Tactical Ops

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Nicknamed "The right arm of the free world," the FN FAL has been adopted by over 90 countries, and has been the primary or subsidiary battle-rifle of over 70. By modern standards, the standard FN FAL is a beast, being 1.1 metres in length, and weighing around 5kg (loaded). The full-steel construction of the weapon makes it highly durable, and the 7.62mm catridge provides considerable stopping power. Though attempts were made to introduce a 5.56mm version of the rifle (the most successful being the FNC), the full-fat FN FAL remains the most popular.

The L1a1 (the imperial version of the FAL) was used by the British army well into the 1980s, and in 1983 was used in the Falklands War against the Argentinians. In a rather unique turn of events, the Argentinians also used the FN FAL - albeit the metric, fully-auto capable version of the rifle. Though many British servicemen were anxious to pick up one of these rifles on tour (you'd be hard-pressed to meet a soldier who doesn't fancy a bit of full-auto now and again), the fact is that the fierce kick of the 7.62mm catridge provided too much muzzle-climb for it to be used effectively on this setting.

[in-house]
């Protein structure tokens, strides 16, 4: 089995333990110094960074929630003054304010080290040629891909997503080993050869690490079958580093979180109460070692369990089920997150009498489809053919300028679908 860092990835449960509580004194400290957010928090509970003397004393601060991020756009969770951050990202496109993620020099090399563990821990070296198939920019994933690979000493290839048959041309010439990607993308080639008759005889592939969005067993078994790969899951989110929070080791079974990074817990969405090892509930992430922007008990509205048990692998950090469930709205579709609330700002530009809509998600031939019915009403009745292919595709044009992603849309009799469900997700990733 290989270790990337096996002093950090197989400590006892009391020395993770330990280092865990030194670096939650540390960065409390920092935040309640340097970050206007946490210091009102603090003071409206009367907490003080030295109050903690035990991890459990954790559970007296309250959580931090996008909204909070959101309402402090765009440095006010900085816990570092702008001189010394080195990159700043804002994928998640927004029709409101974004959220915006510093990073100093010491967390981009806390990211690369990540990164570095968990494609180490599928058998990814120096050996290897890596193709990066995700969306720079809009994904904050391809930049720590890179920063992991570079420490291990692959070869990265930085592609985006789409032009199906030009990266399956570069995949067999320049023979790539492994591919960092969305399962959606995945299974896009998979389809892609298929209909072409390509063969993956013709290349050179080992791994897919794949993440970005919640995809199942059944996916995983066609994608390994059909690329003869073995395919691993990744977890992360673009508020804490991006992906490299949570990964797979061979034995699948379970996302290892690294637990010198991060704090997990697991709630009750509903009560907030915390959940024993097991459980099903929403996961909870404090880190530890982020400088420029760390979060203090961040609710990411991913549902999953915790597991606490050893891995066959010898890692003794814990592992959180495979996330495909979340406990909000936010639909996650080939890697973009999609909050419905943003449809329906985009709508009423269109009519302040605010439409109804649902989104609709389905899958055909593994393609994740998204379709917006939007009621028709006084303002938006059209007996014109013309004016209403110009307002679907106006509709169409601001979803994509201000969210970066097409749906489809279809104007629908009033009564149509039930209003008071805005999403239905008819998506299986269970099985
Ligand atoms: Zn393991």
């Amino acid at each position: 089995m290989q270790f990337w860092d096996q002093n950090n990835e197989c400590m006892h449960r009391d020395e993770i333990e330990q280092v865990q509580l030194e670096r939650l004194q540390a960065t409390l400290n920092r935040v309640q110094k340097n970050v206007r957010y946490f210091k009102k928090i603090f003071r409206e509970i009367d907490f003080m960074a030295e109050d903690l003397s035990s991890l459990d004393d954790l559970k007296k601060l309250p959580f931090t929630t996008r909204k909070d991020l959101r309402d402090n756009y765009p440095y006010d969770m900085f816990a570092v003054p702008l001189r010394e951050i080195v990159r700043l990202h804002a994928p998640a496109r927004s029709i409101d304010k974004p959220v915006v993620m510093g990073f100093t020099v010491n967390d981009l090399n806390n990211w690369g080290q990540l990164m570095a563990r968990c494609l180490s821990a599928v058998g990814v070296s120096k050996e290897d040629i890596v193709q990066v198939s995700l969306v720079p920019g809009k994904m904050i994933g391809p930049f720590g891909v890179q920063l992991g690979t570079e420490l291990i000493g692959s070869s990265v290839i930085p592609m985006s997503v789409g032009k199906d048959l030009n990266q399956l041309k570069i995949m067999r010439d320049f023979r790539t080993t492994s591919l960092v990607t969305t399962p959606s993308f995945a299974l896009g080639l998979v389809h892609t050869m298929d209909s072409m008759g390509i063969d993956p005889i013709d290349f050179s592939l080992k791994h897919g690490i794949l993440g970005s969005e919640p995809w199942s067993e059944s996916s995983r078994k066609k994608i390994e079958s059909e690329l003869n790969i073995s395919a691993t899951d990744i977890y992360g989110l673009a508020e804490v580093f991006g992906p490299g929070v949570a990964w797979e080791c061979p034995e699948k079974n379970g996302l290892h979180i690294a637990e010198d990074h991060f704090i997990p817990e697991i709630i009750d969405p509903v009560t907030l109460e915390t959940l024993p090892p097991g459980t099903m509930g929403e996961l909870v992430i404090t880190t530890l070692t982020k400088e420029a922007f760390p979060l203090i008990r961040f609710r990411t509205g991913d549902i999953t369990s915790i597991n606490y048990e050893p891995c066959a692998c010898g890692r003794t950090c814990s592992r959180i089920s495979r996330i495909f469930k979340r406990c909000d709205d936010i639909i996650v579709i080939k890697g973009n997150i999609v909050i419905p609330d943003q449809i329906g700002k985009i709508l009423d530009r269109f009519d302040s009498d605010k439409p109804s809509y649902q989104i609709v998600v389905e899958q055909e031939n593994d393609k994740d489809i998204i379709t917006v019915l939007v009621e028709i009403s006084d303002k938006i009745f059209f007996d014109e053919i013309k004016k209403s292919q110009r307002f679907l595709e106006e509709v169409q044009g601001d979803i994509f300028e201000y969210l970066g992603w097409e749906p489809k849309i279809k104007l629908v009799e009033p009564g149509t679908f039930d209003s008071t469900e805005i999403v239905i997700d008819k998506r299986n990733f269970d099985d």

Other Commonwealth countries took to the FAL, and certainly numerous teams I have worked with abroad are very fond of the old-school wood and steel variants. Over 2 million FAL rifles are currently in circulation, and they are still made under license by Brazilian company Imbel, and American company DSA. These modernised variants boast superior performance, lighter weight, and have rails for mounting optics, lights, lasers, foregrips and bipods. See the video for a review of a DSA FAL...



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